As a dinosaur enthusiast from the tender age of 5, it was with an existential sense of upheaval that I read the recent news about my favorite prehistoric herbivore, Triceratops. Turns out that gentle giant is simply the teenage version of the not-nearly-as-famous Torosaurus. As educational publishers gnash their teeth and I throw away my VHS copy of “The Land Before Time” (I’ll always love you Cera!), Need to Know spotlights 5 things you learned in school that heartless scientists have since ripped away…
Montana State University paleontologists John Scannella and Jack Horner announced in the Journal of Vertebrate Paleontology that the dinosaur we’ve always known as Triceratops was, in fact, just a juvenile Torosaurus. It was an easy mistake, they say. Like humans, some dinosaurs also had awkward teenage years. In their case, it wasn’t just “backne” or a bad perm, but the shape of their skulls was actually significantly different from that of mature animals. Traditionalists can take solace in the fact that the Torosaurus lost the name battle and both juveniles and adults will now be known as Triceratops.
Remember the days of My Very Excellent Mother Just Served Us Nine Pizzas? Gone. All gone. In 2006, the International Astronomical Union removed “Pizzas” from the planetary mnemonic when they voted in a definition of planet that demoted Pluto from the celestial hierarchy. Now, it’s just a “plutoid.” And apparently, there are a couple of new dwarf planets we’re supposed to learn, named Ceres (formerly an asteroid) and Eris (larger than Pluto, discovered in 2005 and originally known as Xena). In 2008, 10-year-old Maryn Smith of Great Falls, Mont., won a National Geographic Children’s Books contest for a new solar system mnemonic — My Very Exciting Magic Carpet Just Sailed Under Nine Palace Elephants. Childhood-destroying collaborator and songstress Lisa Loeb even wrote a tune about it.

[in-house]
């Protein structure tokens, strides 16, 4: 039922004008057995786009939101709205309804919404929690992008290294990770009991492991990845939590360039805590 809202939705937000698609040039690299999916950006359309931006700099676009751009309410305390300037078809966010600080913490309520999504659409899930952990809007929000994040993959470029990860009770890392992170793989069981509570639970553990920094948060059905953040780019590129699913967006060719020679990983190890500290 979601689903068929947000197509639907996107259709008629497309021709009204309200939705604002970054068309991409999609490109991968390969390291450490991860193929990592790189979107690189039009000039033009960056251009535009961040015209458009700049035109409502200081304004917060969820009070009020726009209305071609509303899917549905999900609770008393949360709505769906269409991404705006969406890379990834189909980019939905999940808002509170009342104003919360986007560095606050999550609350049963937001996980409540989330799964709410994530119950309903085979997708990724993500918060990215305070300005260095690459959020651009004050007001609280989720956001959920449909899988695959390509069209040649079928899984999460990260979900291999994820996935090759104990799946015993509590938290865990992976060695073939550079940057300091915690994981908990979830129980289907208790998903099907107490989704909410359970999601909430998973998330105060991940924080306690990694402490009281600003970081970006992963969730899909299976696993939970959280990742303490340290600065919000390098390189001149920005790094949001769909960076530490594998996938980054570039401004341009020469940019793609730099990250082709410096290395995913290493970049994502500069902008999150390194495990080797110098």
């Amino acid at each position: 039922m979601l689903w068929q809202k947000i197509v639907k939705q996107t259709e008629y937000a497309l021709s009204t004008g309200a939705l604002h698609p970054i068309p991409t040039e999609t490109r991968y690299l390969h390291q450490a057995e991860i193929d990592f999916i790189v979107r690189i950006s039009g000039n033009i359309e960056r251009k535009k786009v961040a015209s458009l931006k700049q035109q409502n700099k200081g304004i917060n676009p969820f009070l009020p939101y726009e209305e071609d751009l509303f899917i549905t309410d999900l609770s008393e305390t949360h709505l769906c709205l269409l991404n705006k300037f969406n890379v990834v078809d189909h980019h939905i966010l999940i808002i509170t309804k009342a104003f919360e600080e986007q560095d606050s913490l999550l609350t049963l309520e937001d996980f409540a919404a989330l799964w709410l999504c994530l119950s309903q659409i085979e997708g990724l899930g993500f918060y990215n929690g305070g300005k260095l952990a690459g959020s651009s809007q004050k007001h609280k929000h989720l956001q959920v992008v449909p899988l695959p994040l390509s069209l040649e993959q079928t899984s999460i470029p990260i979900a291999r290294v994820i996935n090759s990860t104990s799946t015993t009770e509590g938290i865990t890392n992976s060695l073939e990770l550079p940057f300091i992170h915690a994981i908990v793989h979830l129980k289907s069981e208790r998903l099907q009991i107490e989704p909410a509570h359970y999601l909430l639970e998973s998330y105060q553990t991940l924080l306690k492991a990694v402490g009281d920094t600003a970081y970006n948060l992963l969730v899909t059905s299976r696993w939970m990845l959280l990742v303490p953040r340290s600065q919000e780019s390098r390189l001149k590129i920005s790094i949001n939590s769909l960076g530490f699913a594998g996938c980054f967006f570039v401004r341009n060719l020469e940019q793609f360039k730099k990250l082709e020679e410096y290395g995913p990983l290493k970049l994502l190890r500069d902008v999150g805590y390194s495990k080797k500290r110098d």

3. Five kingdoms of biology
Back when I was dissecting flatworms and building baking soda & vinegar volcanoes, there were five kingdoms I had to memorize for my biology test — Animalia, Plantae, Fungi, Protista and Monera. But since then, scientists have decided that’s just not good enough. In the ‘70s, a new group of organisms was identified and named the Archaea. These microscopic guys can live in extreme environments like deep sea rift vents and the digestive tracts of cows and are genetically very different from the bacteria formerly classified under Monera. Now, the taxonomic system is in debate. According to a 2008 article in American Biology Teacher, an educator in Massachusetts said, “In my district, for example, a 1997 textbook I had been using in seventh grade life science presents five kingdoms; its 1999 update includes six; and our high school biology text, from 2004, uses the three-domain system.” Are you happy now, scientists?
4. Four tastes
One of the earliest science class demonstrations I remember was the tongue map. We took cotton swabs dabbed in different tastes — sweet, salty, sour and bitter — and put them on our tongues in what, retrospectively, was probably the vector for our second-grade outbreak of strep throat. Receptors on the tips of our tongues were supposed to be sensitive to the sweet taste. Salt and sour were on the sides, and bitter was supposed to light up the back. Turns out, that’s all a lie based on a century-old misconception that no one bothered to challenge until 1974. Actually, the entire tongue is sensitive to all of those tastes. And that’s not all. There are fifth and sixth tastes. Umami, or savory, is what makes bacon and soy sauce so delicious, and the taste of fat is also a distinct flavor. Mmmmmm…
What’s next for those ivory tower snobs to destroy? In a paper from January 2010 entitled “On the Origin of Gravity and the Laws of Newton,” string theorist and University of Amsterdam physics professor Erik Verlinde takes issue with gravity as a fundamental force. He’s not the first to do this — Einstein wreaked havoc with Newtonian physics a century ago — but he’s one of the most recent to provoke heated discussion. Verlinde told a New York Times reporter, “We’ve known for a long time gravity doesn’t exist. It’s time to yell it.”
So, will my tears shed over the loss of grade school science still fall to the ground? Admittedly, it might only be sentimental geeks like me that mourn the passing of the tongue taste test or the nine-planet solar system. Most people seem to be moving on just fine. Elizabeth Carney, the editor of Scholastic’s SuperScience classroom magazine for 3rd to 6th graders says they have to stay on top of the science. “Here, when Pluto was demoted we did articles. We made a new poster. Fortunately, kids aren’t as married to these things as adults are. They took it all in stride.”
We’ll see how those kids feel 20 years from now when their precious Kingdom Archaea turns out to be a crock.